Art — let us repeat Ebert’s formulation, so simple, and yet so true — is when I point at something and say, “This is art“.
This, however, is where Ebert stumbles. We can hardly fault him — his love for what he considers to be artistic cinema is profound, abiding and well-documented. Nevertheless, we cannot shirk the task of advancing his critique further than his prejudicial sentiment will permit him. It needs to be said: film is a third-rate form of communication, which deserves about as much regard from connoiseurs of culture as tightrope-walking or stage illusion.
Cinema, since its beginnings, has been a derivative and uninspired medium. The Cabinet of Dr. Caligari, Nosferatu, The Golem — those famed early “masterpieces” of German Expressionism — are hopelessly indebted to the Gothic tradition of European fiction; scarcely anything about them can be said to be original. The tropes explored, the imagery, the narrative devices employed–all those are lifted wholesale from previous written works. No reasonable person could doubt that Mary Shelley’s Frankenstein, with its richness of possible interpretations and literary allusions, is vastly superior to any one of those.
Metropolis will no doubt be trotted out as a counterexample. Unfortunately, everything that has been said about the rest of German Expressionism applies to Metropolis tenfold: it is derivative of the Gothic genre, the dystopian science fiction that was emerging at the time — H. G. Wells comes to mind — and a grand example of the pernicious tendency of priviledging form over content that grips film to this day. From Metropolis to Avatar, the main selling point of movies has been their spectacular grandeur, a grandeur that — in both those cases, and most others in between — draws the stupefied viewer’s attention away from either a paucity of content or, more often, objectionable ideological work being done by the narrative. Avatar is a late colonialist story; Metropolis is a National Socialist story.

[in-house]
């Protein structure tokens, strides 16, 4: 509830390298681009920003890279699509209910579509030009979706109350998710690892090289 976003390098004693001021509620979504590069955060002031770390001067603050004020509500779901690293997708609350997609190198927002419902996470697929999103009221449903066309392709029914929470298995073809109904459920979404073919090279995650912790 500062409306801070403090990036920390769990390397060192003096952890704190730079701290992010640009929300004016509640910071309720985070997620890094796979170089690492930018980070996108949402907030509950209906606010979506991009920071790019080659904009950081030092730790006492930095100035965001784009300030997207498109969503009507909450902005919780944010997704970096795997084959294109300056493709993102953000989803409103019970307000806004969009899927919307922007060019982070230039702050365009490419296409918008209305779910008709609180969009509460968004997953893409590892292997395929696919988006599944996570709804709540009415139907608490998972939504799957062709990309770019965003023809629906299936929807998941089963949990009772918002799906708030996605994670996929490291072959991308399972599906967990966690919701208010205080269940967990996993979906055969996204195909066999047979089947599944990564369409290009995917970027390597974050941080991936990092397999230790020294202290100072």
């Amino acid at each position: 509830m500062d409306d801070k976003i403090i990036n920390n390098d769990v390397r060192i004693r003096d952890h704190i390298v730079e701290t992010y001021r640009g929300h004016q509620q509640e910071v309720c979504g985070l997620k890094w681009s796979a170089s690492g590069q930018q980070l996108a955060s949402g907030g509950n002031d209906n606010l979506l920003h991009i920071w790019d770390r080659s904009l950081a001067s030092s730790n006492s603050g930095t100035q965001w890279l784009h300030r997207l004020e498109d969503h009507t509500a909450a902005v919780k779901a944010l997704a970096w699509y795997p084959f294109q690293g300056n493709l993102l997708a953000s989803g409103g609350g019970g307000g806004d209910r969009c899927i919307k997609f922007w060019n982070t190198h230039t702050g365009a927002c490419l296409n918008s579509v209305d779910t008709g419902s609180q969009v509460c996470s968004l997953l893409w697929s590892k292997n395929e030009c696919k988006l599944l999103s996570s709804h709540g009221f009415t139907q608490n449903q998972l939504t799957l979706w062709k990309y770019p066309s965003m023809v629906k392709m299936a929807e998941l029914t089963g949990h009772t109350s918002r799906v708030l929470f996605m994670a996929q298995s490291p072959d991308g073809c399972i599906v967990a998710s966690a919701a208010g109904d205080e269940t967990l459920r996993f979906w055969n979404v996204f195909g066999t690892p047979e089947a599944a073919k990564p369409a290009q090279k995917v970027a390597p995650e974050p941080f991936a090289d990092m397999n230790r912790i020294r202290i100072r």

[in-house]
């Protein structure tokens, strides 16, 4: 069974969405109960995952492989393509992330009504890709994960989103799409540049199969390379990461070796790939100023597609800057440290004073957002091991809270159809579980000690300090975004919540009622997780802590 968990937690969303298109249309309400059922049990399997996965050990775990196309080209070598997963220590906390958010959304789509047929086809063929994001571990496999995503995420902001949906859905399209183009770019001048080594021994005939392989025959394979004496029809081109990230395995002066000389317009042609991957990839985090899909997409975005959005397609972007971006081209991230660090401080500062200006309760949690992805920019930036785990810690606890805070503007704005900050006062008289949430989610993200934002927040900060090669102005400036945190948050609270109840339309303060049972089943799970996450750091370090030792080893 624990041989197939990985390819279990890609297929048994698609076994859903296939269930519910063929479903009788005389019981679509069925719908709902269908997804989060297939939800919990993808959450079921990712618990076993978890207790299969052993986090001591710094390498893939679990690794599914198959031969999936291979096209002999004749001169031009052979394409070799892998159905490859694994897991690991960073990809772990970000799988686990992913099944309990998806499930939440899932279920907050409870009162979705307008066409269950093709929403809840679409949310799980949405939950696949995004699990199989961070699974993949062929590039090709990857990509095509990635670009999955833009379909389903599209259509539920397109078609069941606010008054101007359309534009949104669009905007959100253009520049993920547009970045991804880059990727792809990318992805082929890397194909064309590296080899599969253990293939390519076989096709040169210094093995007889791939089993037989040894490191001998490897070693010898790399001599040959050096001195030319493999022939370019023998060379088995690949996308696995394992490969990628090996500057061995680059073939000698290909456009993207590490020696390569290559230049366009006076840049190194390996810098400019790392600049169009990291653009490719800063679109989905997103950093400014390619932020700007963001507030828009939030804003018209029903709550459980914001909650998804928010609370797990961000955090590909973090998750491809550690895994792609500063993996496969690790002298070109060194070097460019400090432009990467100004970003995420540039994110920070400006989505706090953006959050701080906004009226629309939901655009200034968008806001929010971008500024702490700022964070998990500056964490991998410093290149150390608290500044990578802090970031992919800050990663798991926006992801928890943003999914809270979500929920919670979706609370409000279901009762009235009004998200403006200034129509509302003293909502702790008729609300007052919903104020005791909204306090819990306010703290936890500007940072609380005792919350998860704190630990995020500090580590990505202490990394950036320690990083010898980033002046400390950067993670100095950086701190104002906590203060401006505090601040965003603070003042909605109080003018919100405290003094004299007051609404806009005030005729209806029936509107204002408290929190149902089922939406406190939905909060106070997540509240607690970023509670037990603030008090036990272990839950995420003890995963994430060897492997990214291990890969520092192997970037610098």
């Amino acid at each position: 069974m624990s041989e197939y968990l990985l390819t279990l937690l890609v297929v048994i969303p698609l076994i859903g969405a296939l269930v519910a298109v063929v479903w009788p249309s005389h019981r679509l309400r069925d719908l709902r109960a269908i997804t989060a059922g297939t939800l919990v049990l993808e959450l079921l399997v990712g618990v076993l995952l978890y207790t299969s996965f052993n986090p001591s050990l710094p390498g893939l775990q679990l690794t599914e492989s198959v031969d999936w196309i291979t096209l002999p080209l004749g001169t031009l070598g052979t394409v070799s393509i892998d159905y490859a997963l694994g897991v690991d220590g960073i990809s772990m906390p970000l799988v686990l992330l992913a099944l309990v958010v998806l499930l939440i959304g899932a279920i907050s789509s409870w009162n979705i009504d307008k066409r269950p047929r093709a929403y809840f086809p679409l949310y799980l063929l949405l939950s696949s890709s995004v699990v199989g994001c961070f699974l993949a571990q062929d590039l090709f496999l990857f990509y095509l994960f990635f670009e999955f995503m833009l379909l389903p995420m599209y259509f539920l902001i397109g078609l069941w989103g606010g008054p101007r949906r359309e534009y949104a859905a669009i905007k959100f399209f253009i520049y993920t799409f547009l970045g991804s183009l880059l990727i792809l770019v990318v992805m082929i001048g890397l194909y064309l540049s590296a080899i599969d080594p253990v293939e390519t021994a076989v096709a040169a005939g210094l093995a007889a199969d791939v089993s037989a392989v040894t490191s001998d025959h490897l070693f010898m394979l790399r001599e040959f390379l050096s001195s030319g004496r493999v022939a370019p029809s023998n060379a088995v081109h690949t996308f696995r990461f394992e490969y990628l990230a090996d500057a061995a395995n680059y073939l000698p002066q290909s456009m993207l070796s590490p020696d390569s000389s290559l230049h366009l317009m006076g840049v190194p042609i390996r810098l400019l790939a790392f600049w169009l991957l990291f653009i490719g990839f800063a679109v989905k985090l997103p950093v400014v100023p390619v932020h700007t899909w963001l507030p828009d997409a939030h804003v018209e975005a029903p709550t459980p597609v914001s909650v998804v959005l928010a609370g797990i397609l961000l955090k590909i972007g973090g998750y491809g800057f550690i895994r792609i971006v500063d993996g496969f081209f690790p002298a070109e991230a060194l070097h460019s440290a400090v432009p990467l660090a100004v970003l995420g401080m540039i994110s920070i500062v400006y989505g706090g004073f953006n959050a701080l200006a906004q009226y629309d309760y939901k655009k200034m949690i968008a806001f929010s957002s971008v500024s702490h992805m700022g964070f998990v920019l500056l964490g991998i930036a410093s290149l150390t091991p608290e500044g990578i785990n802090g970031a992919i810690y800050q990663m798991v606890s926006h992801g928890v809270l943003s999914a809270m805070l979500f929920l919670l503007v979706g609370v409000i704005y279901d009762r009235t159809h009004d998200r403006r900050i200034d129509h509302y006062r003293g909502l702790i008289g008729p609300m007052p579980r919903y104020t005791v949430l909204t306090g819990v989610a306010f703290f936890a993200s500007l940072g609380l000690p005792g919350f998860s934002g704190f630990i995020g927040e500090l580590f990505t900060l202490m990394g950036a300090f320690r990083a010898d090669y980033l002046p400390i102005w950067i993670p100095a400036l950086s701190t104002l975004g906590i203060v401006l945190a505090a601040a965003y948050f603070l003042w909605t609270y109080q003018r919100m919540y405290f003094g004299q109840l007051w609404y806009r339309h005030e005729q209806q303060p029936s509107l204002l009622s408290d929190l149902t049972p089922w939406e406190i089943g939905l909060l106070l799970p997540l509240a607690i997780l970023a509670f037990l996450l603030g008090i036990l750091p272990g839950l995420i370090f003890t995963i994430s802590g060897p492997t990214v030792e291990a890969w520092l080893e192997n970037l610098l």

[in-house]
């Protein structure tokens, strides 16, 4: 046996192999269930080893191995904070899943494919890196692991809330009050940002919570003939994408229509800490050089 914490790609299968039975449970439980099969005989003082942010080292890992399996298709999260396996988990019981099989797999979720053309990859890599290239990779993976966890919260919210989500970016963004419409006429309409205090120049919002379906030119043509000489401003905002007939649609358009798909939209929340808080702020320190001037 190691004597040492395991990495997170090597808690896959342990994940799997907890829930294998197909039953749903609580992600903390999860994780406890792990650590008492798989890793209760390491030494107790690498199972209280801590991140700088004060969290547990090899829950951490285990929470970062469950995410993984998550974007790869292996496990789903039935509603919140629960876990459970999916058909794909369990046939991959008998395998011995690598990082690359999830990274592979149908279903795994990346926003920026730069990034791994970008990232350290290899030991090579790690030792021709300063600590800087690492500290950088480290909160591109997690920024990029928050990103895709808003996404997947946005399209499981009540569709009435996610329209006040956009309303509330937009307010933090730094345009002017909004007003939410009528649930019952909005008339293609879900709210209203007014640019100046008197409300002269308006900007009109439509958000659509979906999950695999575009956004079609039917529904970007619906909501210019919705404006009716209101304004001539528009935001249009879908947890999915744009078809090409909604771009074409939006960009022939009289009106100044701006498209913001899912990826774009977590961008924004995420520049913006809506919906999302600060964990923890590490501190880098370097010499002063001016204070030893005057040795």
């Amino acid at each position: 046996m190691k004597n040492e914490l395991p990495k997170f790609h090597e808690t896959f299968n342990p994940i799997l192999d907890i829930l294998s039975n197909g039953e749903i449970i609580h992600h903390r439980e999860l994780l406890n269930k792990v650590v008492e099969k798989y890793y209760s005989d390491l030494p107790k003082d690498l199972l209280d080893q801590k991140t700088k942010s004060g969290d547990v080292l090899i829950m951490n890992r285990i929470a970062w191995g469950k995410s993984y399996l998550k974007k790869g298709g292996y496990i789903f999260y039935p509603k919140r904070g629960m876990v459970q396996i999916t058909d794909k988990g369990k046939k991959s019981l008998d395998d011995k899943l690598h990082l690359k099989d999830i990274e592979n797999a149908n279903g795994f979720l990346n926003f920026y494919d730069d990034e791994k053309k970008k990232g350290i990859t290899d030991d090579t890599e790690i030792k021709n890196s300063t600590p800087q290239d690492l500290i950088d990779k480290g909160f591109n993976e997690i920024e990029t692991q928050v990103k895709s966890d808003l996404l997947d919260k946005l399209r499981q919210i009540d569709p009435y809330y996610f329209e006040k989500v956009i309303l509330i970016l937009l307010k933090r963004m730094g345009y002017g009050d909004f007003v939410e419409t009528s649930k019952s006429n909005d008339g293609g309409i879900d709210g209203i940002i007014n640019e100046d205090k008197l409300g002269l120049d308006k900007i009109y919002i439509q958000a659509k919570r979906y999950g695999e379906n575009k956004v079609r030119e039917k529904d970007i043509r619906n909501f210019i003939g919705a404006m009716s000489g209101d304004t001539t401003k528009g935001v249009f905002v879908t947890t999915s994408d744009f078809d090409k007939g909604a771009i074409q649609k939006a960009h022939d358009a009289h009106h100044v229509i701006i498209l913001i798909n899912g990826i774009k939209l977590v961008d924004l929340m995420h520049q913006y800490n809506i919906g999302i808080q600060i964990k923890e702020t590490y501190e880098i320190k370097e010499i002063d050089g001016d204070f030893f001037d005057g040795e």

Whenever cinema has taken a swipe at proper artistic expression, it has always been through imitation and borrowing. The acclaim accorded to Ingmar Bergman has a very good reason: he was a stage director first and foremost, and the appeal of his movies is due solely to their unmistakably theatrical qualities. Stanley Kubrick relied heavily on the novel, but could not attain a satisfactory imitation of it; nothing in Dr. Strangelove or Full Metal Jacket can stand up to the depth, relentlessness, wit and imagination of Catch-22 or Slaughterhouse Five. Not even Rutger Hauer and Harrison Ford working together could ruin Blade Runner, because to do so would require that every trace of Philip K. Dick’s insane, drug-fueled genius be erased from the story and imagery. Lars von Trier’s Dogville is essentially a stage production recorded on film, as is Kenneth Branagh’s Sleuth. Spike Lee‘s excellent Do the Right Thing could easily pass for a documentary, and documentary movies, as Ebert notes, are hardly deserving of being called art. Wajda‘s The Sewer is just national hagiography, heavily inspired by the Romantic poetry of Mickiewicz, Słowacki and Norwid.